Nuclear Cooperation Beyond New START

"No two countries have a greater impact on global nuclear security than the United States and Russia," writes Ambassador Steven Pifer, Director of the Arms Control Initiative at the Brookings Institution in a recent blog post.  Pifer's blog offers key areas for greater U.S.-Russia cooperation on nuclear security and details a series of high-level efforts Brookings has taken to promote them.

Pifer, a Ploughshares Grantee, said "The signing of the New START Treaty in April was a major step in reducing U.S.-Russian nuclear weapons, and it also set the stage for a successful Non-proliferation Treaty (NPT) review conference in May."  Before the New START Treaty can enter into force, it must first be ratified by the U.S. Senate and the Russian Duma.  

While both countries await ratification, there are some intermediary steps the U.S. and Russia can take.  Such steps were outlined in a recent Financial Times op-ed by former Secretary of State Madeleine Albright and former Russian Foreign Minister Igor Ivanov, in addition to an article for Russia's Kommersant from these former ministers, Brookings President Strobe Talbott, and Alexander Dynkin.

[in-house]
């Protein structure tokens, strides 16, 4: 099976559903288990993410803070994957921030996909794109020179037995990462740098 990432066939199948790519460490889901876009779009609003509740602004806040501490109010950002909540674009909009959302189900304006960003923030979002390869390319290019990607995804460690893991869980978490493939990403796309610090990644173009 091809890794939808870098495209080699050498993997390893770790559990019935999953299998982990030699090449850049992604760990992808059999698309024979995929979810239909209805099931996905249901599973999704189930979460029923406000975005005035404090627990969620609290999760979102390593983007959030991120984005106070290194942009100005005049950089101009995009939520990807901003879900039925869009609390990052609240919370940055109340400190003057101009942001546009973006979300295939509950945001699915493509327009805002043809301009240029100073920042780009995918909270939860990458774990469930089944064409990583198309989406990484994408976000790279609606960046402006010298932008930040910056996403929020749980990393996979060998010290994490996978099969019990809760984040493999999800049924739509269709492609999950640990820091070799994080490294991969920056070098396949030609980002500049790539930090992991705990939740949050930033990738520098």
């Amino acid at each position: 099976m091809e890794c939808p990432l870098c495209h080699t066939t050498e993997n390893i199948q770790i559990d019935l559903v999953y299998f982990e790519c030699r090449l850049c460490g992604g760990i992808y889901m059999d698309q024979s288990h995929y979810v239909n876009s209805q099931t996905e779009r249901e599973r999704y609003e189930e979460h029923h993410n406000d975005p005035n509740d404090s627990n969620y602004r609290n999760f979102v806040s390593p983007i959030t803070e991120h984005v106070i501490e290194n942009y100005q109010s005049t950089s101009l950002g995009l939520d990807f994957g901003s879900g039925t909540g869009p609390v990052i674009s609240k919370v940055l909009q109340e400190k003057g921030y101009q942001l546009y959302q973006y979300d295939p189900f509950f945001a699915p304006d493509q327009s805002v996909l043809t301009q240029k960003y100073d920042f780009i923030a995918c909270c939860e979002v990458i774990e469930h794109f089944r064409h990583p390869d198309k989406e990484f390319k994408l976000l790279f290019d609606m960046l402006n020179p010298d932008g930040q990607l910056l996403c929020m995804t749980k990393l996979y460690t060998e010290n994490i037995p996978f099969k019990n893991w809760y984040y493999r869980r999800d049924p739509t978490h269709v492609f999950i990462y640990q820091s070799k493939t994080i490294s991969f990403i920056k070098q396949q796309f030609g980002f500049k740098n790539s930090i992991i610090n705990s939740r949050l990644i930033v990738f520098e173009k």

In his post, Pifer notes four areas of work for the U.S. and Russia:

  • Consultations on issues—such as verification of limits on tactical nuclear weapons—that could prepare the way for the next formal round of U.S.-Russian arms reduction negotiations 
  • Cooperation on missile defense to protect Europe, including European Russia;
  • Building on the April nuclear security summit’s agreement to secure all highly-enriched uranium and plutonium stocks by 2014; and
  • Follow-up to the NPT review conference to tighten the non-proliferation regime.

On October 15, The Brookings Insitution hosted a panel of experts involved in the dialogue on U.S.-Russia cooperation to discuss the ideas put forward in more depth.  The panel featured Ambassador Pifer, Strobe Talbott, and Ploughshares President Joe Cirincione.  The participants expanded on recommendations proposed in a recent Brookings paper, "Next Steps on U.S.-Russian Nuclear Negotiations and Nuclear Non-Proliferation," by Albright, Talbott, Ivanov, and Dynkin.